Partner organisations

Partner organisations in 2019

Last year Rikolto financially supported 129 organisations in 16 countries in Africa, Asia and Latin America, compared to 87 last year. Of these, 52% are farmers’ organisations, compared to 62% last year.

This change reflects our programme strategy: since we want to fix food systems, we also closely work with - and sometimes financially support - local NGOs, commodity platforms, different national and local government institutions, business service providers or research institutes. Moreover, we include investors and social lenders and private companies in our interventions. But our end goal remains the same: our interventions always benefit the farming communities and end consumers.

Constant consultation and dialogue with our multiple stakeholders is part of Rikolto’s DNA. In the next chapter you can read more about how we build partnerships, and an extensive overview of all our stakeholders can be found on our website.

Farmers’ organisations as business organisations

In total we work with 120 farmer organisations, farmer cooperatives or farmer groups. All of them are supported in their business development, but not all of them receive funding. We sometimes only give specific advice or provide trainings. 17 of the farmer organisations we work with are certified 'organic', 10 organisations are Fair Trade certified, 4 are UTZ certified, and 7 Global GAP. 

We support farmer organisations in their business development, so that they are able to market the products of their members in a professional way, leading to stable incomes for farmers and more sustainable food available for consumers. Since 2018 we also keep track of the quantities of our main commodities sold collectively through a farmer organisation, cooperative or another collective action mechanism. Besides the collective sales figures in the table below, farmers may well use part of their produce for own consumption or sell it individually through intermediaries.

Membership of farmers’ organisations

Most of our interventions directly target members of farmers’ organisations. This, in turn, allows us to indicate how many men and women are benefiting per region (see graphs below). Globally, about 65,000 men and 33,000 women received Rikolto’s support in 2019.

In many cases, however, more farmers are involved during collective sales. Moreover, it is an inherent part of our strategy to achieve policy changes within companies, at commodity sector level and in national legislation, and to encourage other organisations and governments to replicate successful experiences on a much larger scale, so that multiple farming families benefit from our interventions.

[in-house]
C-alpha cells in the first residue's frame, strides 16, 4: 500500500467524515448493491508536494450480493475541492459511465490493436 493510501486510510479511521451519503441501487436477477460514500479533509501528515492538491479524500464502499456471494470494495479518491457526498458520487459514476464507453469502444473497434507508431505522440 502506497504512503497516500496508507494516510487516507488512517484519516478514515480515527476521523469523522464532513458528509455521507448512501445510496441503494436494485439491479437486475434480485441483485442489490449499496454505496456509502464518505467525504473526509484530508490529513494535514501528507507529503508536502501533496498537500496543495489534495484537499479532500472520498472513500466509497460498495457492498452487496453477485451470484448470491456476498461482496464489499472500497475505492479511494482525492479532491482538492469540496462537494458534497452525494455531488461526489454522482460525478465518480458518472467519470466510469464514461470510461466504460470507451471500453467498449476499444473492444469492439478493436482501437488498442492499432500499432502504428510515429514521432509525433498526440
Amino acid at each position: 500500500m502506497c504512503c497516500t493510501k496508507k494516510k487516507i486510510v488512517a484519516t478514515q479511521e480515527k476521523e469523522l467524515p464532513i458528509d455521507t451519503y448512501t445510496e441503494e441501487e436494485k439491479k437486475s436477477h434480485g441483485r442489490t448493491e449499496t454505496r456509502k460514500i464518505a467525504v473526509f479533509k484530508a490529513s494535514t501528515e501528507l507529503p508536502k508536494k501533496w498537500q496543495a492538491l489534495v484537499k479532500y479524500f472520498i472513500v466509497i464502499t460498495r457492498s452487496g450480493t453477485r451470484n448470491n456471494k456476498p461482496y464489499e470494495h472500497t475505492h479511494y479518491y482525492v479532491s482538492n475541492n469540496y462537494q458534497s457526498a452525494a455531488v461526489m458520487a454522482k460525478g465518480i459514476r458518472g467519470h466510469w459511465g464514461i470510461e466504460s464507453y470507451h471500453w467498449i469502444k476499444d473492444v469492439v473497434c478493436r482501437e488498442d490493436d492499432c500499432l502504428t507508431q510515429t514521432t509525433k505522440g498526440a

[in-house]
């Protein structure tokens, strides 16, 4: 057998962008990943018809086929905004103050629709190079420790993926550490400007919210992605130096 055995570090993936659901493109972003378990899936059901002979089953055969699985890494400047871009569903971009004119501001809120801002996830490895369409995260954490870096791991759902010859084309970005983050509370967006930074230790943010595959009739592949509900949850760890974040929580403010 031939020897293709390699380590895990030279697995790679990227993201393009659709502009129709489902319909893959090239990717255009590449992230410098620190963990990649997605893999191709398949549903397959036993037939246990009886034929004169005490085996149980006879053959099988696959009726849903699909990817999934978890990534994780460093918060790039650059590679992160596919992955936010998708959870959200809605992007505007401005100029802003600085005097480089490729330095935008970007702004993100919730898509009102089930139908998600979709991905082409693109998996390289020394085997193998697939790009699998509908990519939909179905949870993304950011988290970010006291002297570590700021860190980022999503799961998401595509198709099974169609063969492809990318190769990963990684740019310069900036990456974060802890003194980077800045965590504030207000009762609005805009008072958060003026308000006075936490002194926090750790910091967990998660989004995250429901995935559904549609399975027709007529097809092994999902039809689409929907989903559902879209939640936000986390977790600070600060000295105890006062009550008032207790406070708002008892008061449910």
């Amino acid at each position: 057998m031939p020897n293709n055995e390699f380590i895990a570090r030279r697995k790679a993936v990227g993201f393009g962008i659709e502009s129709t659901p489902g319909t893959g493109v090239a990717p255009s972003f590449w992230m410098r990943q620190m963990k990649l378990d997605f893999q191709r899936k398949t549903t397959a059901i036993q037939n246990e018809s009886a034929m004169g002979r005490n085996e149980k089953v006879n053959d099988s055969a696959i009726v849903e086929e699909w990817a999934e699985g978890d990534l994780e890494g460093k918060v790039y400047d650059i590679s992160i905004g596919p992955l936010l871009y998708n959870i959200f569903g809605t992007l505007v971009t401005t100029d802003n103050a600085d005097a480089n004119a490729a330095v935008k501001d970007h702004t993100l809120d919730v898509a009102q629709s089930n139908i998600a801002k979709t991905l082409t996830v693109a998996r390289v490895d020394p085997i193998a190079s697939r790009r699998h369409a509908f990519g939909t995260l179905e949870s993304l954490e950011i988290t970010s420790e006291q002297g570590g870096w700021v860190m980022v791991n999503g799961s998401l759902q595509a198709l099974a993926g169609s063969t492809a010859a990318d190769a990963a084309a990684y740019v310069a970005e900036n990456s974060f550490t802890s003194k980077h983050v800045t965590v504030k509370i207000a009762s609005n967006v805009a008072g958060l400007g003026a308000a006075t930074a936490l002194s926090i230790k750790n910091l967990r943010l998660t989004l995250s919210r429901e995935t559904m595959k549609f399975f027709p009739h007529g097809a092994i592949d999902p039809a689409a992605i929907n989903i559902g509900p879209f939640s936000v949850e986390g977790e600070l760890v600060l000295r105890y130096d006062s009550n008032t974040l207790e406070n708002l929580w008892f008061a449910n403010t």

In East Africa, we were running a large programme to promote collective selling of surplus food crops, in which very large numbers of farmers are directly involved in 2017 and 2018. This programme came to an end in 2019.

In DRC, two new programmes were launched, which allows us to reach more farmers in two new areas.

In West Africa, farmers have been organising themselves according to commodity for many years, resulting in very large farmers’ organisations. We support those organisations in supplying rice for government institutions (schools, prisons etc.). As these are business actions at national level, a lot of farmers are involved.

In Vietnam, we started working in new provinces after the vegetable farmer organisations in the previous provinces “graduated” last year: they continue their business activities without our support. Moreover, a big part of our programme is directed towards policy work to promote Participatory Guarantee Systems for safe vegetables, instead of directly working with farmer groups. In the rice sector we test new business cases on a smaller scale, but big companies are involved, so lessons learned find a way on a bigger scale.  

There is still a big gender gap when we look at the farmers we directly support via their organisations. Almost three-quarters of the members of farmers’ organisations are men. Especially in the coffee and cocoa sector, traditionally more men are involved. However, in most of our regions we see specific interventions to give more opportunities to women.